Defence has become a hot theme for investors. As recent IPOs from the sector were enthusiastically subscribed by retail investors, companies, too, seem to be trying to capitalise on the boom.
The recent one to taste success was DCX Systems, which is into manufacturing of electronic sub-systems and cable harnesses. The ₹500-crore initial public offering of DCX Systems was subscribed nearly 70 times with the retail investors quota getting subscribed about 62 times. The company has been a preferred Indian Offset Partner for foreign original equipment manufacturers to execute aerospace and defence manufacturing projects.
Next week, Kaynes Technology — an integrated electronics manufacturing company that provides support for major players in the automotive, industrial, aerospace and defence, outer-space and nuclear field among the other sectors — will hit the primary market.
Companies such as Data Patterns, Dreamfolks, Krishna Defence & Allied Industries and Paras Defence that came out with IPOs in recent times saw an overwhelming response In fact, Paras Defence IPO received bids for 304 times overall, with the quota reserved for retail investors getting a whopping 113 times subscription.
The performance of most of these defence companies, post IPO, are praiseworthy, giving solid returns on the listing day and thereafter.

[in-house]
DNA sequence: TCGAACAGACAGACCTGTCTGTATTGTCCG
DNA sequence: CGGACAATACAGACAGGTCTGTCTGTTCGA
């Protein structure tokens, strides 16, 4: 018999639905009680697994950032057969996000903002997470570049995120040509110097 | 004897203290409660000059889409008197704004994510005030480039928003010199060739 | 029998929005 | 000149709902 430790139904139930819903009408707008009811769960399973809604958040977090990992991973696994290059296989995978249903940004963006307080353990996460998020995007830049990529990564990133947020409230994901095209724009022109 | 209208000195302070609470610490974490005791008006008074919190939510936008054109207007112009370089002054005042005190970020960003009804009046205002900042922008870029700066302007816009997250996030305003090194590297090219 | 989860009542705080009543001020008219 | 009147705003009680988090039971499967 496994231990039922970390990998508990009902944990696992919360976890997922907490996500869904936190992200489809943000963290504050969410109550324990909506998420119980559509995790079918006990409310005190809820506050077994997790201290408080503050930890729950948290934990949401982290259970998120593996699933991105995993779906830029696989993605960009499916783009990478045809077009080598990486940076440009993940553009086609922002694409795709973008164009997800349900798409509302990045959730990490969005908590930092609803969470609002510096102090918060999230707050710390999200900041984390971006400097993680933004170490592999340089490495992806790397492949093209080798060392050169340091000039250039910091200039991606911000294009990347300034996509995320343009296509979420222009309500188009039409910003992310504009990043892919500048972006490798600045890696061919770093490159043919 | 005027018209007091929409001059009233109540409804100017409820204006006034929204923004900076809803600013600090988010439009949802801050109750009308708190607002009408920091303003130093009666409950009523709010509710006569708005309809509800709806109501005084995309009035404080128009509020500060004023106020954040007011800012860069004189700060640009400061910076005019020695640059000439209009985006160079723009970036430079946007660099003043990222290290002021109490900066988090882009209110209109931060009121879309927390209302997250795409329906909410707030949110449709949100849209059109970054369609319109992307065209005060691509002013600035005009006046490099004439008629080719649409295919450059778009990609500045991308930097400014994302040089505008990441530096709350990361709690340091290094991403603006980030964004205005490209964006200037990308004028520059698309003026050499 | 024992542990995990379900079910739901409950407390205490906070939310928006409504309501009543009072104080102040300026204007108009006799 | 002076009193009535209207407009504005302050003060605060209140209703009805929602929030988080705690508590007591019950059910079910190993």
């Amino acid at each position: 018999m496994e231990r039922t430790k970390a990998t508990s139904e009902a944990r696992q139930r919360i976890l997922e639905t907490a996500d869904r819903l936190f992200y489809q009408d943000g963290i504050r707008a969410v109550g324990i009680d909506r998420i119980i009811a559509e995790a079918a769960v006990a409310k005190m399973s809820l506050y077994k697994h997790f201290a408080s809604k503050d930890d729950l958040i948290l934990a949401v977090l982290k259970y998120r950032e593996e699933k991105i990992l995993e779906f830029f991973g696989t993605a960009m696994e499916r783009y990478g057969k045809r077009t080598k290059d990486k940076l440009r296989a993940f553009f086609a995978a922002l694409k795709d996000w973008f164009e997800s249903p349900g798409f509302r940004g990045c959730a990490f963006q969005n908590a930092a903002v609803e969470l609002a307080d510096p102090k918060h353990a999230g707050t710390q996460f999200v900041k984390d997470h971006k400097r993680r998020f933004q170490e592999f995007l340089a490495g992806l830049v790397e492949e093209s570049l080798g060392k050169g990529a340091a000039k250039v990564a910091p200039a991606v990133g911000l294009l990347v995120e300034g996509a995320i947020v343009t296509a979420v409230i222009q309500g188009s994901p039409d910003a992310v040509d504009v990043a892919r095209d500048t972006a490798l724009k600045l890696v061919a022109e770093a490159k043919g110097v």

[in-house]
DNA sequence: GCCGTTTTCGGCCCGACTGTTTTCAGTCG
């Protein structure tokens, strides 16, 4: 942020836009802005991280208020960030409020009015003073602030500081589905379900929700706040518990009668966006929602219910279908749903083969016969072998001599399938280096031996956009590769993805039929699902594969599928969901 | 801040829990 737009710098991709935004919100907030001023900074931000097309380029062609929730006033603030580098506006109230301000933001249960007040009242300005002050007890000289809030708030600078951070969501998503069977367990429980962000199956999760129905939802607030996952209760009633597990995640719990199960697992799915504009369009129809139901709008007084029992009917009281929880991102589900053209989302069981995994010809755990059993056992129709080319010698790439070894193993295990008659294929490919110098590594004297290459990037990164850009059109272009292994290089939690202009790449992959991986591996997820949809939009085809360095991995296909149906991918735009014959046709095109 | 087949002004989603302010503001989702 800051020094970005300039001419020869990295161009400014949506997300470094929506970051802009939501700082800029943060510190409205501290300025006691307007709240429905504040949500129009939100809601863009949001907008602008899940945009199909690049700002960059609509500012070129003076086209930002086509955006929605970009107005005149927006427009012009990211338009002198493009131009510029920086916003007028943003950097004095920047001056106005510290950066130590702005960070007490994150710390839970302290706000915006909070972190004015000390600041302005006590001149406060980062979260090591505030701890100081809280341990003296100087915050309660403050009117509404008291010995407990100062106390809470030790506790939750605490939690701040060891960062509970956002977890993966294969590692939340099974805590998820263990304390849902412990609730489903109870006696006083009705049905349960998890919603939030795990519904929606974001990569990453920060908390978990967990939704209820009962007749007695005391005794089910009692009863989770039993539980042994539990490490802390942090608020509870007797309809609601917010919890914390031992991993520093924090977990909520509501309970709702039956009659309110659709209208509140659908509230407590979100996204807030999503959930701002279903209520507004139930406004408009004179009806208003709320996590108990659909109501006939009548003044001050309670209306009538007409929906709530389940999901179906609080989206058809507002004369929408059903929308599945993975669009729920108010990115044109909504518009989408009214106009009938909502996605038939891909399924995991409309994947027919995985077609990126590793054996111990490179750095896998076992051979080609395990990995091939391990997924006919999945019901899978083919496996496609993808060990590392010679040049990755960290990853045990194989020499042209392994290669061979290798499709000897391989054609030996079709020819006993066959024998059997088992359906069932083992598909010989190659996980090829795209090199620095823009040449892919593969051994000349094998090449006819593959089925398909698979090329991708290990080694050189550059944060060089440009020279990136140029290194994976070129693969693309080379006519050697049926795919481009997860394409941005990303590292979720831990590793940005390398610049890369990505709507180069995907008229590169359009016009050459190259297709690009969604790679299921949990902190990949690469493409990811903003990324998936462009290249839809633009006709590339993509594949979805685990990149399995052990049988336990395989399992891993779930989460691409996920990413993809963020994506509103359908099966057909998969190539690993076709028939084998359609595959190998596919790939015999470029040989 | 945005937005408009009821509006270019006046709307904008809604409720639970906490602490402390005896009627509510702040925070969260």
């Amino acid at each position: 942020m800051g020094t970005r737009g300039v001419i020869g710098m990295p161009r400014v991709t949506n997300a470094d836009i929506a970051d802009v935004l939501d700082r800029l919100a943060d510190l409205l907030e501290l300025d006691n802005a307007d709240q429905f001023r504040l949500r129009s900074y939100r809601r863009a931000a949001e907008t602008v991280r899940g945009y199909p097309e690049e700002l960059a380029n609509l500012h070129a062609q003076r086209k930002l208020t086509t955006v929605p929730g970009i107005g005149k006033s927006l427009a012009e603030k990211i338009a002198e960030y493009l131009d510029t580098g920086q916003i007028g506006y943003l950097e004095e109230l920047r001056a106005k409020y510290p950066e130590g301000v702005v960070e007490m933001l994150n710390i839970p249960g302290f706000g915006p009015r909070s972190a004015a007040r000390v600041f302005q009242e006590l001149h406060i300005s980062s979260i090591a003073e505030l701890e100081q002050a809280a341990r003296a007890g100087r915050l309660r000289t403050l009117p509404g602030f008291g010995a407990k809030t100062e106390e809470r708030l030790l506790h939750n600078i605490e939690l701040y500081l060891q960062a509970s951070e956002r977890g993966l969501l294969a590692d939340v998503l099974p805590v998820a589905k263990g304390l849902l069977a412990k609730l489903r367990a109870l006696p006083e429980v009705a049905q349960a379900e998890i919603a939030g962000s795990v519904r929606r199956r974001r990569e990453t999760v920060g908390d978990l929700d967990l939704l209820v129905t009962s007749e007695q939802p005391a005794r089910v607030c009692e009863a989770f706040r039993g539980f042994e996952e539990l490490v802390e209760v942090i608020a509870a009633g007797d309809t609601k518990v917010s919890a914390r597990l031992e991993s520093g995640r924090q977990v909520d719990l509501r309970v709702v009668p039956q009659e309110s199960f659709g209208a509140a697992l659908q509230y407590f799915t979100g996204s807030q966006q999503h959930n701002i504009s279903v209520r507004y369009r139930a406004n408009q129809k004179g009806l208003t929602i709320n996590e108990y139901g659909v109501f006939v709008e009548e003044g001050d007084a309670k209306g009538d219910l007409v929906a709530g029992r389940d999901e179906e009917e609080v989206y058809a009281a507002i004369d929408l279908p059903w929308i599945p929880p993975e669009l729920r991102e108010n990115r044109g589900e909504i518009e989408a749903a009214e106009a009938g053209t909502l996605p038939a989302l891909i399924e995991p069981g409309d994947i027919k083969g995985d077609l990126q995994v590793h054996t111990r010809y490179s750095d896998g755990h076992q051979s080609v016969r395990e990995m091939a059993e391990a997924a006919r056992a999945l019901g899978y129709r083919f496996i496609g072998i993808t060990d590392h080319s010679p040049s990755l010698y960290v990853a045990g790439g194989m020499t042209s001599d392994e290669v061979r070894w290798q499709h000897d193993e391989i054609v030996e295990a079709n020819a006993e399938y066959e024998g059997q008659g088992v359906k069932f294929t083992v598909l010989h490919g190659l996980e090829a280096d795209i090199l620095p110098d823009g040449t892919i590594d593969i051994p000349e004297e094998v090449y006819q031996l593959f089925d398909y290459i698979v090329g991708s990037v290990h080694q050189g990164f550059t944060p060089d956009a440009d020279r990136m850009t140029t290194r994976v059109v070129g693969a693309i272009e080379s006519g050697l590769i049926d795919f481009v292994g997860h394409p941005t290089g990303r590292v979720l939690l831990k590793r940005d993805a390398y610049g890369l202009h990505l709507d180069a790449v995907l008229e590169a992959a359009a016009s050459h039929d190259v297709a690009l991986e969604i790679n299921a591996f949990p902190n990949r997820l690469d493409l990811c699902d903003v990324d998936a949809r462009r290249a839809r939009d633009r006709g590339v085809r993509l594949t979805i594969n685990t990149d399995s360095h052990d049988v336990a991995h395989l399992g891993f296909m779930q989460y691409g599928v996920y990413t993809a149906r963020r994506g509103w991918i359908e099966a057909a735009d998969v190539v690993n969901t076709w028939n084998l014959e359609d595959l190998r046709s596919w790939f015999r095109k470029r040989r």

While companies want to speed through IPOs to capitalise on investors’ frenzy, mutual funds, too, have launched defence-themed schemes.
To achieve the target of reducing imports from the developed world and export to other countries, government has launched initiatives such as ‘Make in India’ and ‘Atmanirbhar Bharat’ with specific reference to defence.
According to ICICI Securities, “We believe indigenisation levels of these major platforms are slated to go up significantly with the indigenisation of engines and other key sub-systems and components through technology transfer (ToTs) from DRDO & foreign OEMs and MoUs with private players, MSMEs & start-ups.”
Points to ponder
However, if investors remember a few basic principles while parking their money they would not regret later.
Instead of blindly investing in all the defence sector IPOs, one should analyse their fundamentals and valuations thoroughly. . Though the outlook for the sector appears promising, it is difficult to guess how each company would benefit from the government’s initiative.
Investors should be aware of the risks involved in a thematic stocks and not on the futurestic assumption.
Investors, aiming for listing gains, should note that profits from the primary market depends on the secondary market sentiment, too. Any adverse developments on the global front will impact the market, including the primary listings.
Investors who missed the IPOs should desist buying in the secondary market. Those who purchased in the secondary market after the initial euphoriain some of the recently listed IPOs, including Paras Defence, would have burnt their fingers, as the stock fell from its peak.